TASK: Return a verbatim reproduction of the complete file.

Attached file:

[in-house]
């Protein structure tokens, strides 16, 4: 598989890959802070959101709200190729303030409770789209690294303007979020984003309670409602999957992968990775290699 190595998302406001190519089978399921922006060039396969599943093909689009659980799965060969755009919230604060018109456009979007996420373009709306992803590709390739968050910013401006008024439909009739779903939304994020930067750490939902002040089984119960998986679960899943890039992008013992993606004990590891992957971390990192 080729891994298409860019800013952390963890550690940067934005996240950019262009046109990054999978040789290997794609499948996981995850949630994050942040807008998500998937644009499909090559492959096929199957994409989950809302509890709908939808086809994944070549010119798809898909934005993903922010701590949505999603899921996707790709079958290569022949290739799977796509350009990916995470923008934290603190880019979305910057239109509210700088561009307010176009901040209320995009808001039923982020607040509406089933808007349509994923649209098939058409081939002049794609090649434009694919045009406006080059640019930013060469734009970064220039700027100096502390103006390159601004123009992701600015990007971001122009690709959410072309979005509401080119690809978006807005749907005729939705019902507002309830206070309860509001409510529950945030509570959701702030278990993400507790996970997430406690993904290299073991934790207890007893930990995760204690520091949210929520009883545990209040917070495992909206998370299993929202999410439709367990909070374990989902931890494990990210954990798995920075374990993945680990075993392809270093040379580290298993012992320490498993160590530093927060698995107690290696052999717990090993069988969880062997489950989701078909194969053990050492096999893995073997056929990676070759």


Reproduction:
[in-house]
């Protein structure tokens, strides 16, 4: 598989890959802070959101709200190729303030409770789209690294303007979020984003309670409602999957992968990775290699 190595998302406001190519089978399921922006060039396969599943093909689009659980799965060969755009919230604060018109456009979007996420373009709306992803590709390739968050910013401006008024439909009739779903939304994020930067750490939902002040089984119960998986679960899943890039992008013992993606004990590891992957971390990192 080729891994298409860019800013952390963890550690940067934005996240950019262009046109990054999978040789290997794609499948996981995850949630994050942040807008998500998937644009499909090559492959096929199957994409989950809302509890709908939808086809994944070549010119798809898909934005993903922010701590949505999603899921996707790709079958290569022949290739799977796509350009990916995470923008934290603190880019979305910057239109509210700088561009307010176009901040209320995009808001039923982020607040509406089933808007349509994923649209098939058409081939002049794609090649434009694919045009406006080059640019930013060469734009970064220039700027100096502390103006390159601004123009992701600015990007971001122009690709959410072309979005509401080119690809978006807005749907005729939705019902507002309830206070309860509001409510529950945030509570959701702030278990993400507790996970997430406690993904290299073991934790207890007893930990995760204690520091949210929520009883545990209040917070495992909206998370299993929202999410439709367990909070374990989902931890494990990210954990798995920075374990993945680990075993392809270093040379580290298993012992320490498993160590530093927060698995107690290696052999717990090993069988969880062997489950989701078909194969053990050492096999893995073997056929990676070759």